Panic Over a Painkiller

15-12-2011 10:12 AM

Tara Parker-Pope


Few drugs are more ubiquitous than acetaminophen (also known as paracetamol), the pain reliever found in numerous over-the-counter cold remedies and the headache drug Tylenol.
But last week, a federal advisory committee raised concerns about liver damage that can occur with overuse of acetaminophen, and the panel even recommended that the Food and Drug Administration ban two popular prescription drugs, Vicodin and Percocet, because they contain it.
The news left many consumers confused and alarmed. Could regular use of acetaminophen for pain relief put them at risk for long-term liver damage?
To help resolve the confusion, here are some questions and answers about acetaminophen.
What prompted the committee to look at acetaminophen in the first place?
Every year about 400 people die and 42,000 are hospitalized in the U.S. as a result of acetaminophen poisoning. When used as directed, the drug is not hazardous. But acetaminophen is now in so many products that it is relatively easy to take more than the recommended daily limit, now four grams.
“People often don’t know what products acetaminophen is in,” said Dr. Lewis S. Nelson, a medical toxicologist from New York University who was the panel’s acting chairman. “It isn’t that hard to go above the four-gram dose. If you took a couple acetaminophen for a headache until you got to the maximum dose, and then maybe later you take Tylenol PM and some Nyquil for a cold. And your back hurts, so you take Vicodin — by now you’ve probably gotten to a seven-gram dose.”
What did the panel recommend?
Besides a ban on Percocet and Vicodin, it called on the F.D.A. to lower the total recommended daily dose of acetaminophen from the current level of four grams, which is about 12 tablets of regular strength Tylenol. The new maximum dose is likely to be 2.6 to 3.25 grams, equal to 8 to 10 regular pills.
The panel also recommended that “extra strength” doses — equal to two 500-milligram pills — be switched to prescription only, and that the largest dose available over the counter be limited to two 325-milligram pills. It also recommended that infants’ and children’s doses be standardized to prevent errors.
As a precaution, should consumers switch to other types of over-the-counter pain relief?
No. Every drug has risks and side effects, but over all the risk of acetaminophen to any individual is low. Far more people are harmed by regular use of aspirin and ibuprofen, which belong to a class of medicines called nonsteroidal anti-inflammatory drugs, or Nsaids. By most estimates, more than 100,000 Americans are hospitalized each year with complications associated with Nsaids. And 15,000 to 20,000 die from ulcers and internal bleeding linked to their use.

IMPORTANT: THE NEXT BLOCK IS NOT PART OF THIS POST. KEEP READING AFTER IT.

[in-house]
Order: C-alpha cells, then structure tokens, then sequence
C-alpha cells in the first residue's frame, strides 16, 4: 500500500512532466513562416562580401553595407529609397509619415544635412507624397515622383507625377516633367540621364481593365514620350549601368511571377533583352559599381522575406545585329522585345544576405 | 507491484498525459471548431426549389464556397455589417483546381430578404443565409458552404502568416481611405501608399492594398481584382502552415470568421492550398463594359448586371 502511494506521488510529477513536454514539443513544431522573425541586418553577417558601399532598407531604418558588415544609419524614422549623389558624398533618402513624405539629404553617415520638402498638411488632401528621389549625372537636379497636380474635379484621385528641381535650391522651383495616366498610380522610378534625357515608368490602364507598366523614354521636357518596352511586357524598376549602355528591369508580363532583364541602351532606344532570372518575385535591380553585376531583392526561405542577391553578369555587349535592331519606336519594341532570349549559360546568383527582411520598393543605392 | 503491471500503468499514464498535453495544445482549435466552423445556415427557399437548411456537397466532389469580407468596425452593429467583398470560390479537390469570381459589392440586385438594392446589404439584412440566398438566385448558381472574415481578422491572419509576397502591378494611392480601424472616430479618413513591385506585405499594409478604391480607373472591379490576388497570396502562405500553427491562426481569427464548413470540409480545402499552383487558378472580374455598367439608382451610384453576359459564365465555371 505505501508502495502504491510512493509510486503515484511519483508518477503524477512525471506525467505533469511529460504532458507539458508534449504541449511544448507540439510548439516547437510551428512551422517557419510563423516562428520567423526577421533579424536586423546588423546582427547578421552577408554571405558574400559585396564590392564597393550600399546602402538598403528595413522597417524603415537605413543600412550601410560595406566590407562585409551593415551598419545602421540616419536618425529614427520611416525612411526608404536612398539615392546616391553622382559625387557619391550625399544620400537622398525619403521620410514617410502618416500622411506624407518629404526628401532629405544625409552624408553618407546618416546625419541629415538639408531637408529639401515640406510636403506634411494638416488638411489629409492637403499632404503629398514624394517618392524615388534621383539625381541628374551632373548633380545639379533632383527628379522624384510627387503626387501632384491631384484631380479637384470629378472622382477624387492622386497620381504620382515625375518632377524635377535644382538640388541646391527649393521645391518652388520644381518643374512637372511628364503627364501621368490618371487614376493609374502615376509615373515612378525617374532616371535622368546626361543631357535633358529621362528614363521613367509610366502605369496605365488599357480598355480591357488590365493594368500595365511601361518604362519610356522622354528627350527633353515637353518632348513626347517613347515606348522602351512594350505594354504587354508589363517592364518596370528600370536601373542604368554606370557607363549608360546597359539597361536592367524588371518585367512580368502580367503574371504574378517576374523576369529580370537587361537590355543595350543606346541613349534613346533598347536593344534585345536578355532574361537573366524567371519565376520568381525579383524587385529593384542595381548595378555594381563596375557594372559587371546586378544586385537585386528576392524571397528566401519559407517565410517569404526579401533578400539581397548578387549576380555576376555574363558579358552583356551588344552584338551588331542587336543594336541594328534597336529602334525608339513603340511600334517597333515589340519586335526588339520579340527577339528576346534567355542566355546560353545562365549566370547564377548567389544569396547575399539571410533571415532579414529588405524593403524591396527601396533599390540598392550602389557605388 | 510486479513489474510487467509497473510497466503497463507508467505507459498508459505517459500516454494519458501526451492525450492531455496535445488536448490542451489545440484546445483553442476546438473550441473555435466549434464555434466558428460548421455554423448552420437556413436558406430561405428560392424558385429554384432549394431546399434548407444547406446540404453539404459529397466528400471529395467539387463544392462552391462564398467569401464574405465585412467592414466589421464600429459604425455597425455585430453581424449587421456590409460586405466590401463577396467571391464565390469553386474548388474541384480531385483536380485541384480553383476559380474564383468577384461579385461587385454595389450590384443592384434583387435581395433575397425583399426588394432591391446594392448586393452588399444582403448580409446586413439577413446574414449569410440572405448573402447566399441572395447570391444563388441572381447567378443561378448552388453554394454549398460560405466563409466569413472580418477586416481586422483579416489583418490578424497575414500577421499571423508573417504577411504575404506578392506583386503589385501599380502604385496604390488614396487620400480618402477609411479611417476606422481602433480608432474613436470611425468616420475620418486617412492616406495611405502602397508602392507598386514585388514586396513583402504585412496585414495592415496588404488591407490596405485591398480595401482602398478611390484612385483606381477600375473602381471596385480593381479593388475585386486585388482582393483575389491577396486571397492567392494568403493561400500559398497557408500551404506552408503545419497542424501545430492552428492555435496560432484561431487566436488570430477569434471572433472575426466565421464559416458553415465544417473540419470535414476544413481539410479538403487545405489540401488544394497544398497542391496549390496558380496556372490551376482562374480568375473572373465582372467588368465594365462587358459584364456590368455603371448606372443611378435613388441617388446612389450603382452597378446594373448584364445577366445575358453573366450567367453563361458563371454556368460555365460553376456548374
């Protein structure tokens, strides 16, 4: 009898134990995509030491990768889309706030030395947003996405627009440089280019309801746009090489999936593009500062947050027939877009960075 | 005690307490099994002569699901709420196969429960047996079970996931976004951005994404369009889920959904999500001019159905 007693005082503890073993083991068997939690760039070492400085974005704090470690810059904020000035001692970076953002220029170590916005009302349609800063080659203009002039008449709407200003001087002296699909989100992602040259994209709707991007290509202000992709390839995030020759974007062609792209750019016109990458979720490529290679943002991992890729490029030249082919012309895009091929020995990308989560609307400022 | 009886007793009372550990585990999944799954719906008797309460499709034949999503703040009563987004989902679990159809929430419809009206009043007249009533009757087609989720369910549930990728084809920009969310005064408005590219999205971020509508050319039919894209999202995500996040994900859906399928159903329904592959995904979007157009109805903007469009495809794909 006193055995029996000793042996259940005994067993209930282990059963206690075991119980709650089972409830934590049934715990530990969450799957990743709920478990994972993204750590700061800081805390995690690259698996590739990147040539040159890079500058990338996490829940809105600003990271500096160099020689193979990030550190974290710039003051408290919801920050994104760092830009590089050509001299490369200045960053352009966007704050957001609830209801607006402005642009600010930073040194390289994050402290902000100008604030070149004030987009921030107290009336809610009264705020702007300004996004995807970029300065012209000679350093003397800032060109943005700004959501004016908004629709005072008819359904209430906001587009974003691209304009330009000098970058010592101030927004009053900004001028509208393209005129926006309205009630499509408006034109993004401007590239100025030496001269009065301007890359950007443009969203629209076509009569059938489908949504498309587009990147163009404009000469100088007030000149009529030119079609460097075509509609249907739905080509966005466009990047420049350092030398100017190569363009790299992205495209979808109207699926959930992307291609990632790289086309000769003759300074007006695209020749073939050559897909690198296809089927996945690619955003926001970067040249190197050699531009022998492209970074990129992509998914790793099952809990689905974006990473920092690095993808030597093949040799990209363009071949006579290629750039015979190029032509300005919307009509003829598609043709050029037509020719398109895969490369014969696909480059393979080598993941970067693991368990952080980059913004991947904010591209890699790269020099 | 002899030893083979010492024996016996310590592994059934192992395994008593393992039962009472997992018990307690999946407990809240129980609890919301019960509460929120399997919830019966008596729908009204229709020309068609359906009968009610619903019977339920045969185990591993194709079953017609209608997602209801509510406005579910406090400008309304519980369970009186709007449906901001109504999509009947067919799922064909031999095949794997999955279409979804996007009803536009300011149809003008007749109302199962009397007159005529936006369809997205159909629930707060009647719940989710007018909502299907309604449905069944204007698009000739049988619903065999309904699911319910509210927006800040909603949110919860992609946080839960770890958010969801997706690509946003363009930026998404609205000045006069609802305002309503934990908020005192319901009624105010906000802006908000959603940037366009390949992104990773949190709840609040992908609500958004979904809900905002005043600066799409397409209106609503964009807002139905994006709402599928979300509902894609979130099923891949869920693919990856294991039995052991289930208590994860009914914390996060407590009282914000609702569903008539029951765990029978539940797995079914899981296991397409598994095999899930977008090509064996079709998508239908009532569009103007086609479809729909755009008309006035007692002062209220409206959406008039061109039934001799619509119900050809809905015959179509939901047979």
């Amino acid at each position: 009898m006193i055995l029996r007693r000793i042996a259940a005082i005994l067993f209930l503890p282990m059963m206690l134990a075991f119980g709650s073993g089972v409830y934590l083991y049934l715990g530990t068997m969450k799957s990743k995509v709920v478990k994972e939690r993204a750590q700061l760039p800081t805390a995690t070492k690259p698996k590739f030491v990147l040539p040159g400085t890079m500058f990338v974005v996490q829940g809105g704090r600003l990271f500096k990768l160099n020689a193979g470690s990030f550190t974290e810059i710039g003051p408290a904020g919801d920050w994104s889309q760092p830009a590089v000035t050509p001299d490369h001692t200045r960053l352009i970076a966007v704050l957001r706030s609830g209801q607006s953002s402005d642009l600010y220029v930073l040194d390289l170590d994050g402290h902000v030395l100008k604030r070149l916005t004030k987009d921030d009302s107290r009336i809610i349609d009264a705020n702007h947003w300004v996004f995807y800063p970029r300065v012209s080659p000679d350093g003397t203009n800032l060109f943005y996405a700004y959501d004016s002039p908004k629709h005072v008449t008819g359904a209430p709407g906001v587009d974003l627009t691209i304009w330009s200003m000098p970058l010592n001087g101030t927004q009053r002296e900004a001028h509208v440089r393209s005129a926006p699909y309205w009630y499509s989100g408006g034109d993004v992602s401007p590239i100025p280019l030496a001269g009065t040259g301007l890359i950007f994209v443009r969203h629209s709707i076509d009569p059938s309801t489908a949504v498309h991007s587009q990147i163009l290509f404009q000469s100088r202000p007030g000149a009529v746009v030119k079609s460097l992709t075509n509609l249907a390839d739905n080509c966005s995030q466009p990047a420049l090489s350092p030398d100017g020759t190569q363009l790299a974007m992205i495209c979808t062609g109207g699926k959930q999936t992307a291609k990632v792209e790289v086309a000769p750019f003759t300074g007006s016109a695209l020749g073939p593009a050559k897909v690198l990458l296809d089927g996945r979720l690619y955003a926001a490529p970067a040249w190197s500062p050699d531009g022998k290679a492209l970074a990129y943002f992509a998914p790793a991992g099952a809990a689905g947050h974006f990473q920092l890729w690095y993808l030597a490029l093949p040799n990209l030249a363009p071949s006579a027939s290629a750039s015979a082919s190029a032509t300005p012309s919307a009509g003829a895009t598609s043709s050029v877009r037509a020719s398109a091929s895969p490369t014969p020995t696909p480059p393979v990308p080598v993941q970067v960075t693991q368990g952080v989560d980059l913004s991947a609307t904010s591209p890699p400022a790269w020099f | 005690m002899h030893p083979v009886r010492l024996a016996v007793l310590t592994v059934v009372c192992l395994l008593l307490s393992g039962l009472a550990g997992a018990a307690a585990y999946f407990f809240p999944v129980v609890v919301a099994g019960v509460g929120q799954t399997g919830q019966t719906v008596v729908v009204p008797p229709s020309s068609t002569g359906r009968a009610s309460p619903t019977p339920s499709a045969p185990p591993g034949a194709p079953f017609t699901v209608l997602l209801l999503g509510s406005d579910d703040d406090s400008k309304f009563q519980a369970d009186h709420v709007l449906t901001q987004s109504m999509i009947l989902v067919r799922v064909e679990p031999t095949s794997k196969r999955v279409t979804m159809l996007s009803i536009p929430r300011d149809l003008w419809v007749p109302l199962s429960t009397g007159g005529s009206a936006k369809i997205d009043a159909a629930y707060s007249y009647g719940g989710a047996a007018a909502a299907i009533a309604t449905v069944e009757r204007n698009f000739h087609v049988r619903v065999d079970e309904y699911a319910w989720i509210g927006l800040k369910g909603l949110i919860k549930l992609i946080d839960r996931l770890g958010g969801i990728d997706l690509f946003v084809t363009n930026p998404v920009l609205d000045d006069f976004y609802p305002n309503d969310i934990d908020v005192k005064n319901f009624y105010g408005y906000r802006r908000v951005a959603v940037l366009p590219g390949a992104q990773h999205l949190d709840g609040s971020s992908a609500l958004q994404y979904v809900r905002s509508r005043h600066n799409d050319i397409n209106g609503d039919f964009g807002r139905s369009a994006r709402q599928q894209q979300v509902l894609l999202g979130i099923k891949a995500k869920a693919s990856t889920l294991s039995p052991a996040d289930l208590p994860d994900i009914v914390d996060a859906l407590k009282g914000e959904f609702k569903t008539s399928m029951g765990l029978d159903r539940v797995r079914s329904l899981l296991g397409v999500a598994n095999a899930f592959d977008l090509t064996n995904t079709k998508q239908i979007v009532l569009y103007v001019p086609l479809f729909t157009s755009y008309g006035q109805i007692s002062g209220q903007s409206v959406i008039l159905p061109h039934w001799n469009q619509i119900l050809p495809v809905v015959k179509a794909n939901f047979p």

By comparison, there are only about 2,000 cases of acute liver failure, and about half of them are related to drug toxicity. Of the drug-induced cases, 40 percent are due to acetaminophen, and half of those are a result of intentional overdose.
For users of Percocet and Vicodin, the picture is cloudier. Hydrocodone, the narcotic in Vicodin, is not available as a single drug. Oxycodone, the narcotic in Percocet, will remain available. But these ingredients are tightly controlled, and prescriptions may require extra time and paperwork.
If I’ve been using a drug like Vicodin, should I be worried about long-term liver damage?
The risks associated with acetaminophen overdose are acute or immediate liver failure, not chronic liver disease. Even if you’ve been taking Tylenol or other drugs with acetaminophen for years, there is no reason to worry about long-term liver damage as long as you are using them as directed. (By comparison, regular use of Nsaids like aspirin and ibuprofen can lead to chronic gastrointestinal problems over time.)
An overdose of acetaminophen does not typically produce immediate symptoms. Instead, drug-induced hepatitis is likely to develop within a week, leading to loss of appetite, nausea, vomiting, fever and abdominal pain. Dark urine and jaundice (yellowing of the skin and eyes) suggest a more serious case. Usually the liver will recover once the drug is stopped or with medical treatment, but many patients in acute liver failure will die without a transplant.
About 15 percent of liver transplants result from drug poisoning. In one study, 40 percent of drug-related liver transplants were due to acetaminophen, 8 percent to tuberculosis drugs, 7 percent to epilepsy treatment and 6 percent to antibiotics.
What’s the main lesson from the panel review of acetaminophen?
Because acetaminophen is in so many products, consumers need to be vigilant about reading labels, and they need to keep track of how much of the drug they are ingesting daily.
“It would be a real shame if people in reading these stories got the idea that acetaminophen is not safe,” said Dr. Paul Watkins, director of the Institute for Drug Safety Sciences at the Hamner Institutes and the University of North Carolina. “It’s totally safe when taken as directed. The problem is that people end up unknowingly taking much more than recommended.”
The New York Times (abridged)

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